The state of Texas boasts a long line of famous story tellers and poets. The state has also inspired poetry. Each year, the legislature selects a resident bard to serve as Texas Poet Laureate. This year, the honor went to a son of the deep South who came to Texas more than 30 years ago and feels right at home. His name is Paul Ruffin.
Paul Ruffin may not fit the image many people have of a poet. He's a proud member of the National Rifle Association and he fits right in here in the woods of eastern Texas.
When he is not writing or teaching classes at nearby Sam Houston State University, Ruffin does chores around his home. He prefers a rural life style over city life.
I wanted more land and I wanted out of the city. I am out in the county now where I can be a little more relaxed, I can shoot guns in the back yard if I want to," he said.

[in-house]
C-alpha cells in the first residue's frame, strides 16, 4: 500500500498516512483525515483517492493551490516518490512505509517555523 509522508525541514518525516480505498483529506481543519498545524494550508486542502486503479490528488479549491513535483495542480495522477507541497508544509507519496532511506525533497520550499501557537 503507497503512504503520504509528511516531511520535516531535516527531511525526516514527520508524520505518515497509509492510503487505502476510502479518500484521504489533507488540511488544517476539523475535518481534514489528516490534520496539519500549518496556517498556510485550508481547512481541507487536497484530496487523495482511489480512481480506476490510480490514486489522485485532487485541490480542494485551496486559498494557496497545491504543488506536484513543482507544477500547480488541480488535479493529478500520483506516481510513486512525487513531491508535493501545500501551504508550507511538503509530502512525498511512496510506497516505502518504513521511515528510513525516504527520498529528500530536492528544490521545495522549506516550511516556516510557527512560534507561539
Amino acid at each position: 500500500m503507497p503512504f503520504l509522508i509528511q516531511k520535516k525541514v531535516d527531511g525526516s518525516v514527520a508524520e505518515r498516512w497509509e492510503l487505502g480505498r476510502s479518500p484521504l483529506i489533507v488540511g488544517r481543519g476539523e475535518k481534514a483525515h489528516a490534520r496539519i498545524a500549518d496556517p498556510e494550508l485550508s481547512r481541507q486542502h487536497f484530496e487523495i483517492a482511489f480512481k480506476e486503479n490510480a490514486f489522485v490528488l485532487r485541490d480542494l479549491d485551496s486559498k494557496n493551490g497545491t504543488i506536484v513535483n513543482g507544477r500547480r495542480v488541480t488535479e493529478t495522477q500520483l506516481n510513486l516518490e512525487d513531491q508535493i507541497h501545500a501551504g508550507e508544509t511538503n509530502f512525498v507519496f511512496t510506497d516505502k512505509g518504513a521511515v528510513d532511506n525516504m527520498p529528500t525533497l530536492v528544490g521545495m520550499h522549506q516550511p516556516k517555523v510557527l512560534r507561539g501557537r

Ruffin has a collection of guns that he uses for sport shooting, a popular pastime in rural America.
One of his ancestors fired the first cannon at Fort Sumter in 1861, starting the Civil War. Ruffin says such men and their deeds inspired the first recitations of verse.
Ruffin grew up around rough rural people often called "rednecks."
He discovered he had a knack for writing poetry as a child. At university, he studied literature. "I know that there are people who, upon encountering me out somewhere, would consider me a redneck - and I can talk the language too - but I am equally capable of sitting down with the most educated people and carrying on a conversation."
Ruffin uses the culture and language of rural southerners to enrich his poems and stories.
"I love writing in the Southern idiom. I love Redneckese, quite frankly," he noted.
Now that he is the Texas Poet Laureate, Ruffin has more opportunities to share his stories with audiences.
Ruffin has published 800 poems, two novels and several collections of essays and short stories.
And he's working on a new book of poems, to be published next year.